This paper gives a faunistic review of mites that have been recorded in the indoor environment, particularly homes, barns, and stored products, in Norway and the other Scandinavian countries. Some preliminary results are given from unpublished investigations in Norway. Seven species of pyroglyphid mites have been recorded: Dermatophagoides pteronyssinus, D. microceras, D. farinae, D. evansi, Euroglyphus maynei, Gymnoglyphus longior, and Hirstia chelidonis. D. pteronyssinus was the predominant species, followed by D. microceras in Scandinavia and D. farinae in Denmark. D. evansi was detected in poultry houses in Norway. Lepidoglyphus destructor was the predominant species in barn dust, but large populations of Acarus, Tyrophagus, Tydeus, and Tarsonemidae also occurred. In humid homes, Glycyphagus domesticus was found in high numbers. The result of quantification of mites depends on the method for examination of dust. When one proposes limits for the concentration of mites in relation to risk of allergic sensitization and provocation of symptoms, reference should be made to a well-described method for sampling and analyzing dust. The number of mites should be given per area, not only per weight unit of dust. The number of mites per area indicates the number of mites in the home. The number of mites per weight unit of dust describes the concentration of mites in the vacuum cleaner.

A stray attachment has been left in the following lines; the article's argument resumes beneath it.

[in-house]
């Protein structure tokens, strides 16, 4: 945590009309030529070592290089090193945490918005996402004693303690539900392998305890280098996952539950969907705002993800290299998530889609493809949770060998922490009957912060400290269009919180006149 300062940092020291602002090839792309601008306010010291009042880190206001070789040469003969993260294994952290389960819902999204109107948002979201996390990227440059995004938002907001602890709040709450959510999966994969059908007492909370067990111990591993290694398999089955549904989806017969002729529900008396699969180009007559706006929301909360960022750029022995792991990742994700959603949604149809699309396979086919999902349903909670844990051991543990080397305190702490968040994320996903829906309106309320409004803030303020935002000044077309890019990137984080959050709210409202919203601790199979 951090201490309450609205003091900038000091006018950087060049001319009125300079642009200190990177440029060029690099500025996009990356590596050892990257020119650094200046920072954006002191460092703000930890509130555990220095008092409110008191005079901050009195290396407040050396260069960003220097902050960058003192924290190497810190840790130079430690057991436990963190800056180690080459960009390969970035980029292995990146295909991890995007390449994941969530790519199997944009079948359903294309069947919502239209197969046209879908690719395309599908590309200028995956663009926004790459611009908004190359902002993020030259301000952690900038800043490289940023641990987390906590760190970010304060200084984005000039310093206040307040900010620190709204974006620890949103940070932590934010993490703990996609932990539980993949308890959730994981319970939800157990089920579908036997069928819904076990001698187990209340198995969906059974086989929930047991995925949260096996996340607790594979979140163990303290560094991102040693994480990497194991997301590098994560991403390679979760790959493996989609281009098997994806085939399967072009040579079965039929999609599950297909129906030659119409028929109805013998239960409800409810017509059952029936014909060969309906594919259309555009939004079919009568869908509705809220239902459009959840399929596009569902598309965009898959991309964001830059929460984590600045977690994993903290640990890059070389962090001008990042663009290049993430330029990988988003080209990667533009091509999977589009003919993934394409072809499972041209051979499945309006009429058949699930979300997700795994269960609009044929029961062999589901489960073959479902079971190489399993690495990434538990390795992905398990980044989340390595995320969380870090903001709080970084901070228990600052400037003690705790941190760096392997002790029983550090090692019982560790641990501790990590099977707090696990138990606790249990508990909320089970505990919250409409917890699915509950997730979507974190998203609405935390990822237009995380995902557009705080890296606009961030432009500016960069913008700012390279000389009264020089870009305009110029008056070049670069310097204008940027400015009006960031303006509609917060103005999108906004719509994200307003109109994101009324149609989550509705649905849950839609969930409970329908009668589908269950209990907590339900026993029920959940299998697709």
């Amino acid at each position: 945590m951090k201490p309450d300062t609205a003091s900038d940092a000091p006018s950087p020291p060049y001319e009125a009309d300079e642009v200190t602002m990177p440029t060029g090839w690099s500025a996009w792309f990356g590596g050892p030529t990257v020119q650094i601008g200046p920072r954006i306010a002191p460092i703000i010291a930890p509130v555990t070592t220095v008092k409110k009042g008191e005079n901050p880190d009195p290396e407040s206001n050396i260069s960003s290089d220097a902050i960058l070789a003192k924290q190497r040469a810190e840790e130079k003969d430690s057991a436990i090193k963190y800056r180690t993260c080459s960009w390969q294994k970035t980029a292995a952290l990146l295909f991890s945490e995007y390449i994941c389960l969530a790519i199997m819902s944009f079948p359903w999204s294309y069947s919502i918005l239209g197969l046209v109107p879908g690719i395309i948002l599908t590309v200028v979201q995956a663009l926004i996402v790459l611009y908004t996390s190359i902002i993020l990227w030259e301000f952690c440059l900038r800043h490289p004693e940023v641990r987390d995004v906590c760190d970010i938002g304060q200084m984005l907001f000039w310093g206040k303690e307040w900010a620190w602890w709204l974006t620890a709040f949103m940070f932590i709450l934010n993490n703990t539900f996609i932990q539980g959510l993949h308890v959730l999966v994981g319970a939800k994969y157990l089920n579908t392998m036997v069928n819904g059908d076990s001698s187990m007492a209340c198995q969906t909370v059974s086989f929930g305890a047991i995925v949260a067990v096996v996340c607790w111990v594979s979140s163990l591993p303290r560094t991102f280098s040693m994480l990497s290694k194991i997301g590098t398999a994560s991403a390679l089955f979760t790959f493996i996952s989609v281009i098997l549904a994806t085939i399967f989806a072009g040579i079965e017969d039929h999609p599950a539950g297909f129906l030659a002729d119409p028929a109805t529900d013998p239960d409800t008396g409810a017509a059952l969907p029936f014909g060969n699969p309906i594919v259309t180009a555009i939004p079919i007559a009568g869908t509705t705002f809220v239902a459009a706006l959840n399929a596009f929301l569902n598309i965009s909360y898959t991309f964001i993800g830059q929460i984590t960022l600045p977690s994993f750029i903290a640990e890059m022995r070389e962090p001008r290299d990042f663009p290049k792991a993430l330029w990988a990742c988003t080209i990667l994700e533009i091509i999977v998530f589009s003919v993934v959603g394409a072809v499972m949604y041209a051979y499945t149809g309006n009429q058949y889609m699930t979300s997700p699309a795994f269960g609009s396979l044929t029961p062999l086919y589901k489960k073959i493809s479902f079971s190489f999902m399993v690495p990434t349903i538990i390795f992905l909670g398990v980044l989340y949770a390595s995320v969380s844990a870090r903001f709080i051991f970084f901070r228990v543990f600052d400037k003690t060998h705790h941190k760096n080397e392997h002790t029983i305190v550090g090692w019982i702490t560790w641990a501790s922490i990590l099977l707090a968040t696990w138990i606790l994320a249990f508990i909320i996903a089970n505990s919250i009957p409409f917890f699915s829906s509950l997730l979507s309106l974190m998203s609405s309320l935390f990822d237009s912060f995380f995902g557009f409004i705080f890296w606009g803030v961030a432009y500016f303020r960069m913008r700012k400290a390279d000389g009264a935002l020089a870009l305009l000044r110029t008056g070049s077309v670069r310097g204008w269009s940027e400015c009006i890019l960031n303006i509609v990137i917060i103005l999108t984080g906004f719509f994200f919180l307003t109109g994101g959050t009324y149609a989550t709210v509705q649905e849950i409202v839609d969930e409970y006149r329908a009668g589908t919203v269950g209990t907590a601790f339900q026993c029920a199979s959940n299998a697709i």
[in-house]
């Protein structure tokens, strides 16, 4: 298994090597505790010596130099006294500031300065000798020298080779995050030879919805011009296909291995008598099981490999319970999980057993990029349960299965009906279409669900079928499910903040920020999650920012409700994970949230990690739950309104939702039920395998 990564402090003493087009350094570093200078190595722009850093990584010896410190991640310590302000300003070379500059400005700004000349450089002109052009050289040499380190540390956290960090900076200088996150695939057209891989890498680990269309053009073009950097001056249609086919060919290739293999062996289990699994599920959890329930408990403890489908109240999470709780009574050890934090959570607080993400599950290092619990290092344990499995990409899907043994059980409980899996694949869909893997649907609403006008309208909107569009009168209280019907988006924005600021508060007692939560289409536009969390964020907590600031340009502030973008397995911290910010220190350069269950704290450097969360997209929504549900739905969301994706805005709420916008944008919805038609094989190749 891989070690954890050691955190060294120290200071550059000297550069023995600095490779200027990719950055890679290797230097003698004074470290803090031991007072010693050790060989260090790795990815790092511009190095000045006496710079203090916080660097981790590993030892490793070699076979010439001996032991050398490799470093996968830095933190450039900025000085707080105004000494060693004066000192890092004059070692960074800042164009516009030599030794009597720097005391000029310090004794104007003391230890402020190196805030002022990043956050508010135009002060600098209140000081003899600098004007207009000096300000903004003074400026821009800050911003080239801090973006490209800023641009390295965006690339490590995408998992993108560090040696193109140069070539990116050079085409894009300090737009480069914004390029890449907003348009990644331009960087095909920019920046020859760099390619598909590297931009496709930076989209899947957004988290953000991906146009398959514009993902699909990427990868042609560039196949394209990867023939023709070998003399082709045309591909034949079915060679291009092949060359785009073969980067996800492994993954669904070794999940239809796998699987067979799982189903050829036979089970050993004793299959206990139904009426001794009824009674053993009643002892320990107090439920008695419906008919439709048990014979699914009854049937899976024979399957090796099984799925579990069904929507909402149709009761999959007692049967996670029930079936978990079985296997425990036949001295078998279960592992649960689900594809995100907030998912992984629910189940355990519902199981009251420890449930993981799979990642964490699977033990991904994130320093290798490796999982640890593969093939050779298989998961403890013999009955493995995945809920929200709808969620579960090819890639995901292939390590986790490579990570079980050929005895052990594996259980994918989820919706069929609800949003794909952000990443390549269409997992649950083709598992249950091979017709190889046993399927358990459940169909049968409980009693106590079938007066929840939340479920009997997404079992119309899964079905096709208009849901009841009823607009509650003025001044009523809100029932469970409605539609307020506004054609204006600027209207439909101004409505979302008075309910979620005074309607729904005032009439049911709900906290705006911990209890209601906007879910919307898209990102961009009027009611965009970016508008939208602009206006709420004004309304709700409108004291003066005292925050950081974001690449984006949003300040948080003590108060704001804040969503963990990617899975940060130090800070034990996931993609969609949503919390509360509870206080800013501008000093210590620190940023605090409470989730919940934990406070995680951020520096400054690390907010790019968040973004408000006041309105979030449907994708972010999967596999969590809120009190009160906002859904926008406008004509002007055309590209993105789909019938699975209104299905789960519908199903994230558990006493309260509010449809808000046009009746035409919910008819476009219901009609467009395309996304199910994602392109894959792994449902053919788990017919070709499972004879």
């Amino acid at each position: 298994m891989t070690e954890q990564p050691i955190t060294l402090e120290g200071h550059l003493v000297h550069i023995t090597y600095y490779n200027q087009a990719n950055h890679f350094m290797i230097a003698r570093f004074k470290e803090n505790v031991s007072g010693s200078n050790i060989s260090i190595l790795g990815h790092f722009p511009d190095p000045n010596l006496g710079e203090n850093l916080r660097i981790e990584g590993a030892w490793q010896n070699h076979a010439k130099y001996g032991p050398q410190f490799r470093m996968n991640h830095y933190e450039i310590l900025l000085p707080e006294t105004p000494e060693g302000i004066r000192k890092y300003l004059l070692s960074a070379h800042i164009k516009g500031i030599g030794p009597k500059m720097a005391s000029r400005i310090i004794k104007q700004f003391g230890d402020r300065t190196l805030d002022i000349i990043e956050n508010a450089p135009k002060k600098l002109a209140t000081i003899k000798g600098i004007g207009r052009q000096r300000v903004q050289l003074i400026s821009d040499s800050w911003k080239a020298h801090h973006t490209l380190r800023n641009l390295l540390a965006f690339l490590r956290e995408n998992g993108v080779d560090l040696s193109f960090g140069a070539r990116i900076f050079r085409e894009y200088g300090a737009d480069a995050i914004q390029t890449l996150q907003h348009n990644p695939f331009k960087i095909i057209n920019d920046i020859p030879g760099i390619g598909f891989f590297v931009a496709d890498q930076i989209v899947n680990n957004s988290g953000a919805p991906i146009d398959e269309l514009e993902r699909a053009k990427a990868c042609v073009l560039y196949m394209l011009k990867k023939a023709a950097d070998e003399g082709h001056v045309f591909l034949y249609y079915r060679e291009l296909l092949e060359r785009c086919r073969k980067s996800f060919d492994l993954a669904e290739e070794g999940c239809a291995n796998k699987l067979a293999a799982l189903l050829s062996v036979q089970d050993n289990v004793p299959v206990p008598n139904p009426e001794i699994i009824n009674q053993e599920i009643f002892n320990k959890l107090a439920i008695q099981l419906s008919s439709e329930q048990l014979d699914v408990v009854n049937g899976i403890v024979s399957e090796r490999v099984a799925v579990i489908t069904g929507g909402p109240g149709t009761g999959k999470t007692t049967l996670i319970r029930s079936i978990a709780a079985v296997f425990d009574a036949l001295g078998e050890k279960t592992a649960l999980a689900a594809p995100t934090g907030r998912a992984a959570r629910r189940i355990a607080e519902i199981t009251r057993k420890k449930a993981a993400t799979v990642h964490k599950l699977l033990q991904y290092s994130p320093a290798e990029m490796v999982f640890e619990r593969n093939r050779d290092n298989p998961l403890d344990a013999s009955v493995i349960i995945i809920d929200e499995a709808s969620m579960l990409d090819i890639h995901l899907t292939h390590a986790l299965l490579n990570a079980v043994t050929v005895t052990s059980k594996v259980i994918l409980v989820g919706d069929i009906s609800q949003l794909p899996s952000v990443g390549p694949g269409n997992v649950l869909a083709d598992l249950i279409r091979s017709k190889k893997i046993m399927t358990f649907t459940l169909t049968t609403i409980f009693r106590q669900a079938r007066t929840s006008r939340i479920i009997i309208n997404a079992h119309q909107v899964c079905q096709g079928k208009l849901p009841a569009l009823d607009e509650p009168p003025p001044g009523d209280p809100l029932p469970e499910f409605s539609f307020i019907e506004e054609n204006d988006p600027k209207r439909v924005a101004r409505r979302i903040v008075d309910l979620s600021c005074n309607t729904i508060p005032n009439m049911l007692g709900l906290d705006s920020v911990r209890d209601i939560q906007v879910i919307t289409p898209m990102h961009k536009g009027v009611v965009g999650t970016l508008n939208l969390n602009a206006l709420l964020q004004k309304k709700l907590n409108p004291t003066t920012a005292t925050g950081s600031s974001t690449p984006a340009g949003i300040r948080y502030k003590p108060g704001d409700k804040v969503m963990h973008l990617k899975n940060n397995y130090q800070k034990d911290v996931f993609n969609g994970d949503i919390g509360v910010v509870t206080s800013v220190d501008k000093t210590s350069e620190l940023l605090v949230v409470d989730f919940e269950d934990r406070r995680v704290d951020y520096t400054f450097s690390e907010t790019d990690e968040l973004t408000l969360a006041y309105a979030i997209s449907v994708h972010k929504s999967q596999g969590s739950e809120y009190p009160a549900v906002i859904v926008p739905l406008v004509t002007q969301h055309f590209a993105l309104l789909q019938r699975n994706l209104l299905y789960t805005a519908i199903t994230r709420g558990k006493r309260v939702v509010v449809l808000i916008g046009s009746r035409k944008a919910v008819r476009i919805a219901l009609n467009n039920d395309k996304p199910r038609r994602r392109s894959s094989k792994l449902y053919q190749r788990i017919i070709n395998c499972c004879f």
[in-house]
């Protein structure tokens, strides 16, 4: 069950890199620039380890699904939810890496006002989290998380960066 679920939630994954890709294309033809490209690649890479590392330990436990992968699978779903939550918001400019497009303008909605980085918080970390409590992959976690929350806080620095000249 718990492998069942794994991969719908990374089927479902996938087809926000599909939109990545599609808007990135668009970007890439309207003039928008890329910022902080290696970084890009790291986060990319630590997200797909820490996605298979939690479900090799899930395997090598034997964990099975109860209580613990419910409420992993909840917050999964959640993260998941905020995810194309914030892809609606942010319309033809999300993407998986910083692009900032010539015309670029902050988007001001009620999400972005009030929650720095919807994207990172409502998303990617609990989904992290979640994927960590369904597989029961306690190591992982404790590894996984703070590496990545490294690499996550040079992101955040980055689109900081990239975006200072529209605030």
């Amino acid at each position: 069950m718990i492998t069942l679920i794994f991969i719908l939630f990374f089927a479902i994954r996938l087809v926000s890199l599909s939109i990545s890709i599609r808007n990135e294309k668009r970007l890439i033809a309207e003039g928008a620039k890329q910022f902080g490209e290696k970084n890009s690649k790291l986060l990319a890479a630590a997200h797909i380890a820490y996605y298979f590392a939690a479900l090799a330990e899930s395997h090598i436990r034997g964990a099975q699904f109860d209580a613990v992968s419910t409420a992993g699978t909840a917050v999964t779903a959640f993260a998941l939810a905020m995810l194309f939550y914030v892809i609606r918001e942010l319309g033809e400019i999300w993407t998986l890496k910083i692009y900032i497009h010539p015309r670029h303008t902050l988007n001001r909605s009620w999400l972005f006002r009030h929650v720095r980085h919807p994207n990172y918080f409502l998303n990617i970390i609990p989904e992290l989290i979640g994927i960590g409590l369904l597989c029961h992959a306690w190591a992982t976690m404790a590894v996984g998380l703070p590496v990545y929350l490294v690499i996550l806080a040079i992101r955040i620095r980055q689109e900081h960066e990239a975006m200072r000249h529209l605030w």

To assess the role of dampness problems and house dust mite exposure in the development of bronchial obstruction in early life, a cohort of 3,754 children born in Oslo during 1992 and 1993 was followed for 2 yr. Bronchial obstruction was defined as two or more episodes with symptoms and signs of obstruction or one lasting 1 mo or more. A matched case-control study was carried out in 251 cases of bronchial obstruction (response rate: 98%) and their 251 paired controls. Information on home dampness problem(s), house dust mite exposure, and potential confounders was collected during home visits and by questionnaires. Dampness problems were confirmed in the homes of 27% of the cases and 14% of the controls, while a concentration of Dermatophagoides pteronyssinus allergens > 2 microg/g dust was found in the beds of 11 (4.5%) cases and three (1.2%) controls. In conditional logistic regression analysis controlling for potential confounders, confirmed dampness problems increased the risk of bronchial obstruction (adjusted odds ratio: 3.8; 95% confidence interval: 2.0-7.2). Exposure to D. pteronyssinus allergens > 2 microg/g dust increased the risk of bronchial obstruction (adjusted odds ratio: 2.8; 95% confidence interval: 0.7-11.7). Residential dampness problems in Oslo dwellings seem to increase symptoms and signs of bronchial obstruction in young children, apparently without increasing their exposure to house dust mites.